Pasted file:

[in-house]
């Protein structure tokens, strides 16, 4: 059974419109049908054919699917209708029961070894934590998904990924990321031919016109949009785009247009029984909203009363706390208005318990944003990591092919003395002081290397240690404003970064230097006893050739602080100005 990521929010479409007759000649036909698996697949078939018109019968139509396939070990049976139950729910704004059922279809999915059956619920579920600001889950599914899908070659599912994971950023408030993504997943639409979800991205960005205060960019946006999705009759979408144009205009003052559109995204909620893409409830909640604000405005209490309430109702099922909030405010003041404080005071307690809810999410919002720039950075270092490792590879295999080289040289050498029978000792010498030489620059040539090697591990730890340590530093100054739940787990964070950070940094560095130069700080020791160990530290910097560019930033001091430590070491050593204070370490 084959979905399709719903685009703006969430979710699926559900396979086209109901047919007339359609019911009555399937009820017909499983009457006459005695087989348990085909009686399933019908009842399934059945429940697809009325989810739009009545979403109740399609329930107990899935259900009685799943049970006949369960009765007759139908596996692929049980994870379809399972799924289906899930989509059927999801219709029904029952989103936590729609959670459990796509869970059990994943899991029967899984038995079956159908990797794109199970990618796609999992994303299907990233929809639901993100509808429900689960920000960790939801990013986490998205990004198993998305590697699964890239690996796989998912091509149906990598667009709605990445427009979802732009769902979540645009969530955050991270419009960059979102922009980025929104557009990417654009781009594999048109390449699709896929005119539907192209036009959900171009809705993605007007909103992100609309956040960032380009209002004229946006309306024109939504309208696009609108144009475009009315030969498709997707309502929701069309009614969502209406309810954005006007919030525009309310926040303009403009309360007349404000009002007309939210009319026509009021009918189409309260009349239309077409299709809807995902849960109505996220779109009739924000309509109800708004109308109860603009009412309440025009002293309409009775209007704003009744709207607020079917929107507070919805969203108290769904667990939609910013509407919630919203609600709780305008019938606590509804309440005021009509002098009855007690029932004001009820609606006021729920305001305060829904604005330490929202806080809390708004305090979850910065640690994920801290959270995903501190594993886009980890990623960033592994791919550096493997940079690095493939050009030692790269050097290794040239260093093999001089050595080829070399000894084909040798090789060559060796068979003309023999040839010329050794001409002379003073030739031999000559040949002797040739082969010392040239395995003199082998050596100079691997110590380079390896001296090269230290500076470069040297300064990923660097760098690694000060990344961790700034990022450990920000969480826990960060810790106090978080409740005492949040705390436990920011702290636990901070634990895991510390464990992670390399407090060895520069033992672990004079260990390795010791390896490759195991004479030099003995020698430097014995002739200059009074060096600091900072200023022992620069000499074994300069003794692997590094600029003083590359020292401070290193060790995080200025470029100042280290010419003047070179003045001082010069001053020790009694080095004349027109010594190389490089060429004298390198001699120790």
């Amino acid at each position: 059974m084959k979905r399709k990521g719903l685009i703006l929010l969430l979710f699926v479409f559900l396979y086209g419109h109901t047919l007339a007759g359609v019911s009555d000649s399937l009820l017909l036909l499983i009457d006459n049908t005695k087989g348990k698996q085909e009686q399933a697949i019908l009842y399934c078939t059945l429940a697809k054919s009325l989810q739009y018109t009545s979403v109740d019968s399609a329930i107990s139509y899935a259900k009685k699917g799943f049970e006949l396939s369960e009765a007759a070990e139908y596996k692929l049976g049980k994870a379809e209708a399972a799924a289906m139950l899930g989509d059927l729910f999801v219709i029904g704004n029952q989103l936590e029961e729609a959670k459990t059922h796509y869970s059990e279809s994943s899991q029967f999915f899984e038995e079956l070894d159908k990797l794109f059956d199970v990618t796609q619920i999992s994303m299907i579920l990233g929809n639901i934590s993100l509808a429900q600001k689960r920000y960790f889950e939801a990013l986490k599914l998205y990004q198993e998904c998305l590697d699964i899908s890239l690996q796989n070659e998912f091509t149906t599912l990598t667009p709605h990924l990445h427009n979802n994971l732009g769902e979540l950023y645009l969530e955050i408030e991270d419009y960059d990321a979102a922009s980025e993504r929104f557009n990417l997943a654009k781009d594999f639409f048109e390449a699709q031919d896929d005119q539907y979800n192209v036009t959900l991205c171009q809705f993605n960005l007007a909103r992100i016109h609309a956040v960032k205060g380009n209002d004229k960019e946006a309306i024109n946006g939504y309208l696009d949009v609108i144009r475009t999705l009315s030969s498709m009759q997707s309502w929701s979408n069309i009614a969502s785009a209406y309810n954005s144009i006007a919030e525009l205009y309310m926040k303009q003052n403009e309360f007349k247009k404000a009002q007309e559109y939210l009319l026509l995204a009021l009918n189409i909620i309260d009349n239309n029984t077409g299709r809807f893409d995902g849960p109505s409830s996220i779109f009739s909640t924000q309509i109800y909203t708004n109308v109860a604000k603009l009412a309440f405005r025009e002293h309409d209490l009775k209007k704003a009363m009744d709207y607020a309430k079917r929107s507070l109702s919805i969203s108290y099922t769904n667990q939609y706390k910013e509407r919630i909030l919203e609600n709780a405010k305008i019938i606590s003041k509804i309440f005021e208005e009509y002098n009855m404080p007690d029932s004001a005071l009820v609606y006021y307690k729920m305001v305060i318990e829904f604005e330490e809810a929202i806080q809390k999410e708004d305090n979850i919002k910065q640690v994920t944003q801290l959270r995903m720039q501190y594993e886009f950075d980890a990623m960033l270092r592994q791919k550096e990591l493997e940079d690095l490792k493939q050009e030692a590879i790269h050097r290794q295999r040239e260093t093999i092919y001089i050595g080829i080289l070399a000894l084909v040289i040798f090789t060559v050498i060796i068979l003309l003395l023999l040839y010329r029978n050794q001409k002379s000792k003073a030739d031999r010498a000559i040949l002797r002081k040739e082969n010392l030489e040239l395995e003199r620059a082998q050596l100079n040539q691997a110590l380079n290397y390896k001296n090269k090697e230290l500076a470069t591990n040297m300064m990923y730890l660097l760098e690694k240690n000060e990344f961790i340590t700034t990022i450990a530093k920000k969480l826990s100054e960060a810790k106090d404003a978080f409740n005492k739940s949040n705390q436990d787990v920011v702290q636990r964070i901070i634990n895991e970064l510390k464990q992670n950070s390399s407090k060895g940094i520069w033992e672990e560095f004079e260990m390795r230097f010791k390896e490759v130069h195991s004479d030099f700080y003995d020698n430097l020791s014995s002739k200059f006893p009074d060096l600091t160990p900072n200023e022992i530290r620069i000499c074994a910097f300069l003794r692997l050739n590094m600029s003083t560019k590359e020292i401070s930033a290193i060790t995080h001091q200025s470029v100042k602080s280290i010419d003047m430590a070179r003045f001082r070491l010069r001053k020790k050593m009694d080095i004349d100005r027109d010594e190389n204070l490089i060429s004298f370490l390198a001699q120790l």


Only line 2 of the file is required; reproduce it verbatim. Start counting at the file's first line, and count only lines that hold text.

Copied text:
């Protein structure tokens, strides 16, 4: 059974419109049908054919699917209708029961070894934590998904990924990321031919016109949009785009247009029984909203009363706390208005318990944003990591092919003395002081290397240690404003970064230097006893050739602080100005 990521929010479409007759000649036909698996697949078939018109019968139509396939070990049976139950729910704004059922279809999915059956619920579920600001889950599914899908070659599912994971950023408030993504997943639409979800991205960005205060960019946006999705009759979408144009205009003052559109995204909620893409409830909640604000405005209490309430109702099922909030405010003041404080005071307690809810999410919002720039950075270092490792590879295999080289040289050498029978000792010498030489620059040539090697591990730890340590530093100054739940787990964070950070940094560095130069700080020791160990530290910097560019930033001091430590070491050593204070370490 084959979905399709719903685009703006969430979710699926559900396979086209109901047919007339359609019911009555399937009820017909499983009457006459005695087989348990085909009686399933019908009842399934059945429940697809009325989810739009009545979403109740399609329930107990899935259900009685799943049970006949369960009765007759139908596996692929049980994870379809399972799924289906899930989509059927999801219709029904029952989103936590729609959670459990796509869970059990994943899991029967899984038995079956159908990797794109199970990618796609999992994303299907990233929809639901993100509808429900689960920000960790939801990013986490998205990004198993998305590697699964890239690996796989998912091509149906990598667009709605990445427009979802732009769902979540645009969530955050991270419009960059979102922009980025929104557009990417654009781009594999048109390449699709896929005119539907192209036009959900171009809705993605007007909103992100609309956040960032380009209002004229946006309306024109939504309208696009609108144009475009009315030969498709997707309502929701069309009614969502209406309810954005006007919030525009309310926040303009403009309360007349404000009002007309939210009319026509009021009918189409309260009349239309077409299709809807995902849960109505996220779109009739924000309509109800708004109308109860603009009412309440025009002293309409009775209007704003009744709207607020079917929107507070919805969203108290769904667990939609910013509407919630919203609600709780305008019938606590509804309440005021009509002098009855007690029932004001009820609606006021729920305001305060829904604005330490929202806080809390708004305090979850910065640690994920801290959270995903501190594993886009980890990623960033592994791919550096493997940079690095493939050009030692790269050097290794040239260093093999001089050595080829070399000894084909040798090789060559060796068979003309023999040839010329050794001409002379003073030739031999000559040949002797040739082969010392040239395995003199082998050596100079691997110590380079390896001296090269230290500076470069040297300064990923660097760098690694000060990344961790700034990022450990920000969480826990960060810790106090978080409740005492949040705390436990920011702290636990901070634990895991510390464990992670390399407090060895520069033992672990004079260990390795010791390896490759195991004479030099003995020698430097014995002739200059009074060096600091900072200023022992620069000499074994300069003794692997590094600029003083590359020292401070290193060790995080200025470029100042280290010419003047070179003045001082010069001053020790009694080095004349027109010594190389490089060429004298390198001699120790």